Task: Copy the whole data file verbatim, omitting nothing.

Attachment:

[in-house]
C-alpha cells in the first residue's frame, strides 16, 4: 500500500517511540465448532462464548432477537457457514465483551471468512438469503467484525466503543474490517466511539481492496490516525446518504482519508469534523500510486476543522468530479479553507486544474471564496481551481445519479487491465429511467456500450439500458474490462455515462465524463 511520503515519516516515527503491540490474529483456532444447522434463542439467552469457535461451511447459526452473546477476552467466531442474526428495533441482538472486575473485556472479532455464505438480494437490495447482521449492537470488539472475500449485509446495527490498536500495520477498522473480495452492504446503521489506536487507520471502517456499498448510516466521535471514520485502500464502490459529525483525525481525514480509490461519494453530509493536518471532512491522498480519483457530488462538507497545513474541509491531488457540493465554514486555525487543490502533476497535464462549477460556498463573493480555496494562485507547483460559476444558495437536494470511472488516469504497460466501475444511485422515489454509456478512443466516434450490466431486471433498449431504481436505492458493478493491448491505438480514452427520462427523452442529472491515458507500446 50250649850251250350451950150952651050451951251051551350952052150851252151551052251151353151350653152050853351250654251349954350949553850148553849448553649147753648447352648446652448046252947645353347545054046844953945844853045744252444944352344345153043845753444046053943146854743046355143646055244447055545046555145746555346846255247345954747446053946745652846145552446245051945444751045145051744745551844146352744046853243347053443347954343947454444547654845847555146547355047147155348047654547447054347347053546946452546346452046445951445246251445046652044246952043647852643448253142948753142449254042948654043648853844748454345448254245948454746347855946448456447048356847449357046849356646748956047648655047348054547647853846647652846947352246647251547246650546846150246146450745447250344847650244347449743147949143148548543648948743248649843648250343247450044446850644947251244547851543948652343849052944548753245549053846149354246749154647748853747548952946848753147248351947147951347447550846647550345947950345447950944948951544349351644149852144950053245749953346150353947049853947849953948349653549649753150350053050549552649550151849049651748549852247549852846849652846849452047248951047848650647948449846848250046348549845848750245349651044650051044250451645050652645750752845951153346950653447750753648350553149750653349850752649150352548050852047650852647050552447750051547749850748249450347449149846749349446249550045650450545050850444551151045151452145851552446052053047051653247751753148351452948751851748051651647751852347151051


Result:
[in-house]
C-alpha cells in the first residue's frame, strides 16, 4: 500500500517511540465448532462464548432477537457457514465483551471468512438469503467484525466503543474490517466511539481492496490516525446518504482519508469534523500510486476543522468530479479553507486544474471564496481551481445519479487491465429511467456500450439500458474490462455515462465524463 511520503515519516516515527503491540490474529483456532444447522434463542439467552469457535461451511447459526452473546477476552467466531442474526428495533441482538472486575473485556472479532455464505438480494437490495447482521449492537470488539472475500449485509446495527490498536500495520477498522473480495452492504446503521489506536487507520471502517456499498448510516466521535471514520485502500464502490459529525483525525481525514480509490461519494453530509493536518471532512491522498480519483457530488462538507497545513474541509491531488457540493465554514486555525487543490502533476497535464462549477460556498463573493480555496494562485507547483460559476444558495437536494470511472488516469504497460466501475444511485422515489454509456478512443466516434450490466431486471433498449431504481436505492458493478493491448491505438480514452427520462427523452442529472491515458507500446 50250649850251250350451950150952651050451951251051551350952052150851252151551052251151353151350653152050853351250654251349954350949553850148553849448553649147753648447352648446652448046252947645353347545054046844953945844853045744252444944352344345153043845753444046053943146854743046355143646055244447055545046555145746555346846255247345954747446053946745652846145552446245051945444751045145051744745551844146352744046853243347053443347954343947454444547654845847555146547355047147155348047654547447054347347053546946452546346452046445951445246251445046652044246952043647852643448253142948753142449254042948654043648853844748454345448254245948454746347855946448456447048356847449357046849356646748956047648655047348054547647853846647652846947352246647251547246650546846150246146450745447250344847650244347449743147949143148548543648948743248649843648250343247450044446850644947251244547851543948652343849052944548753245549053846149354246749154647748853747548952946848753147248351947147951347447550846647550345947950345447950944948951544349351644149852144950053245749953346150353947049853947849953948349653549649753150350053050549552649550151849049651748549852247549852846849652846849452047248951047848650647948449846848250046348549845848750245349651044650051044250451645050652645750752845951153346950653447750753648350553149750653349850752649150352548050852047650852647050552447750051547749850748249450347449149846749349446249550045650450545050850444551151045151452145851552446052053047051653247751753148351452948751851748051651647751852347151051